“Abandon” suggests that we had given up, that we did not care, that we did not try; but we had not given up, we did care, and we did try. We were prevented from reaching the library. And those few librarians who were present at the time, were not enough to save thousands of books. Trying and being prevented from acting is not the same as abandoning.
As Mr. Kleinman has been following—and commenting upon—the People’s Library for quite some time I am sure that he recalls that at an earlier threatened “cleaning” prompted the working group to work tirelessly for nearly twenty four hours in order to get the library to safety. Hardly abandonment. What occurred on that night in November was not us abandoning the library, we were physically prevented from reaching it. Having read some of his postings I feel that Mr. Kleinman sees himself as an excellent librarian—and he very well may be an excellent librarian—but I doubt that even he could singlehandedly save several thousand books in a single trip.
As somebody who spent days sifting through and carefully processing the fraction of books that we managed to recover I find the comment “abandoned” rather ridiculous, and frankly discourteous. The only “abandon” on display that night was the reckless abandon with which Brookfield and the NYPD acted.
Mr. Kleinman, I do not for a moment doubt that you truly have a great affection for libraries, and it is ultimately up to you, Mr. Kleinman, to decide how you will interpret what occurred and it is up to you to decide how you will view the settlement. Mr. Kleinman, I doubt that we agree on terribly much, but I would respectfully request that you accord your fellow librarians a bit more respect. This is not a challenge to you sir, I ask for and require no response. But the world of libraries requires productivity not sniping.
You care about libraries Mr. Kleinman. And so do we.
Forgive, I just posted this above, but it applies here as well:
Here is part of the evidence of abandonment: “The Occupy Wall Street Library Regrows in Manhattan,” by Christian Zabriskie, American Libraries, 16 November 2011: “He was also quick to point out that, while he had helped to build and maintain the collection knowing full well that the park would probably be cleared eventually, the manner in which it was done hit him hard.”
That’s an admission against interest. That statement means no harm was done as they knew the “library” would be cleared. And when they were given notice to clear the “library,” they did not.
And, Zachary, allow me to presume you are the Zachary in the article I cited, so let me expand:
“This is why I became a librarian, this is why I went to library school,” Library Working Group member Zachary Loeb said of the rebuilding. He was also quick to point out that, while he had helped to build and maintain the collection knowing full well that the park would probably be cleared eventually, the manner in which it was done hit him hard.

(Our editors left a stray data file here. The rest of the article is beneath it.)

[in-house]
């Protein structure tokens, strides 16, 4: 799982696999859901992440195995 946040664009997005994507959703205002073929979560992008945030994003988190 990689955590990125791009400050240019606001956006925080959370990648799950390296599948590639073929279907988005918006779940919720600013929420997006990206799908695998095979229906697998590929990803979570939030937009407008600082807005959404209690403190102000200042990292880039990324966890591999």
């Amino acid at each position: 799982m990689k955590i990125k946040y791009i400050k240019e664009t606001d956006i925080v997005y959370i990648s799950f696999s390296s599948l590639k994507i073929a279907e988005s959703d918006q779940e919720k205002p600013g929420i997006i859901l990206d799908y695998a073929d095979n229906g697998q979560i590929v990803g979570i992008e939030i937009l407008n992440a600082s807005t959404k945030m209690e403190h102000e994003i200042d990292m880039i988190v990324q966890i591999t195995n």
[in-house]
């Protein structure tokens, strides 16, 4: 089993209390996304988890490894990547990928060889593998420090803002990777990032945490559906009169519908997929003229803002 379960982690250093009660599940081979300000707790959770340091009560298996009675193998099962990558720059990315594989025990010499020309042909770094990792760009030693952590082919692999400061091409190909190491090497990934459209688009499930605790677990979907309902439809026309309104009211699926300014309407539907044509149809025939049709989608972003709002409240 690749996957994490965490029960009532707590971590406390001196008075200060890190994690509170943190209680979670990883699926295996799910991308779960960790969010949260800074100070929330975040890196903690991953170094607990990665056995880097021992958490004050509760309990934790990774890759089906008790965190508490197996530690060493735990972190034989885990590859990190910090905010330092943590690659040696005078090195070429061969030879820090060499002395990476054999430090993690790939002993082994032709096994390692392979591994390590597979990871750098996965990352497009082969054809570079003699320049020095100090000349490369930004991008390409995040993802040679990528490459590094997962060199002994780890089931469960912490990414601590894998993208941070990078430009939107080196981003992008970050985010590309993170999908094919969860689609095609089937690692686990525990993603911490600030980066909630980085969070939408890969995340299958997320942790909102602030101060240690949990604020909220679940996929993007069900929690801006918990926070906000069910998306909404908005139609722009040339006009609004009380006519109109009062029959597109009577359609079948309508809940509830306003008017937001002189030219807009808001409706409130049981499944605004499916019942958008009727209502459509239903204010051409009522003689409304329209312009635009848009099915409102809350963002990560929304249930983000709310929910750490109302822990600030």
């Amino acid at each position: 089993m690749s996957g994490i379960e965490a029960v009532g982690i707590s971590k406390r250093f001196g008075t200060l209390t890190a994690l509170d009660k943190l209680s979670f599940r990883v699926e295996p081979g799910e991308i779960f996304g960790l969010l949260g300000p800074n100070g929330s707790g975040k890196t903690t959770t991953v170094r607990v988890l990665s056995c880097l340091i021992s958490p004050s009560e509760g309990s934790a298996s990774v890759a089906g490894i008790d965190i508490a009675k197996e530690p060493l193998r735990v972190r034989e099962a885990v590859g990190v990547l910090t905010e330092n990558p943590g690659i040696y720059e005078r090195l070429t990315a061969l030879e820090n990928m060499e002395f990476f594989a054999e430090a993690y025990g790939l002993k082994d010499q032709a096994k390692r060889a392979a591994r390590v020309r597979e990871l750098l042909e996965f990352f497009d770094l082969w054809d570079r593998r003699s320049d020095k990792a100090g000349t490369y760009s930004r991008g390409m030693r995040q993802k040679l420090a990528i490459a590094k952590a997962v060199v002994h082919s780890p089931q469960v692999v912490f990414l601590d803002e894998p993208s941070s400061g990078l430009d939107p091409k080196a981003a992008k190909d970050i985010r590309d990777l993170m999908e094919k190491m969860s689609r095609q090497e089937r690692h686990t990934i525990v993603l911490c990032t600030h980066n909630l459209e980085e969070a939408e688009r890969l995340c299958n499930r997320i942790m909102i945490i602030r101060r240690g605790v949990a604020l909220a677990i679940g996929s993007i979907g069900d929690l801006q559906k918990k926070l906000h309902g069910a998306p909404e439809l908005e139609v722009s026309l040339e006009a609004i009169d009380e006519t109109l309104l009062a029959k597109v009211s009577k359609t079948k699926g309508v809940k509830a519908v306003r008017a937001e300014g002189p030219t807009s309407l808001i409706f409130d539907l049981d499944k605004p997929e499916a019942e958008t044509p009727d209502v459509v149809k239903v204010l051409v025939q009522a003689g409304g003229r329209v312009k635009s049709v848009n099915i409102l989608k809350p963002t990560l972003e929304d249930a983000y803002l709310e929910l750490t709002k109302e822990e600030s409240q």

So, Zachary. we have a document from 16 November 2011 showing one “Zachary Loeb” admitting that he know the “library” would eventually have to be removed, it’s just that the “manner in which it was done hit him hard,” and that’s not actionable, and that why the case settled, because it never would have been won.
That said, you are exactly correct about comments, and I really appreciate this discussion with you.
Although I think there’s little value in engaging with the troll, this troll who has popped up here frequently in the past and who takes the same position over and over without having ever been present for any of the life of the library or any of the events he speaks about… I would just add to Zach’s reply, that since Dan was never at the library, and not involved in the library, Dan doesn’t know that we did on one prior occasion (as Zach mentions) move the library out of the park to rescue it from destruction. A case, which refutes once again all of his baseless claims which he makes by piecing together whatever he reads online into paranoid conspiracy theories about us and the library and the occupation in general, which he happens to also be aligned against to begin with.
Zachary, you were very polite and we are having civil dialogue. Would you please consider pulling Michael aside, not here online unless you wish, and explain to him that attacking the messenger only evidences desperation and a lack of substantive argument?
Also explain that desperation leads to loose lips which sink ships. “[W]e did on one prior occasion (as Zach mentions) move the library out of the park to rescue it from destruction.” That does not help your case as it shows you knew or should have known that the “library” was indeed ephemeral, and it is totally in line with that previous statement that “the park would probably be cleared eventually.”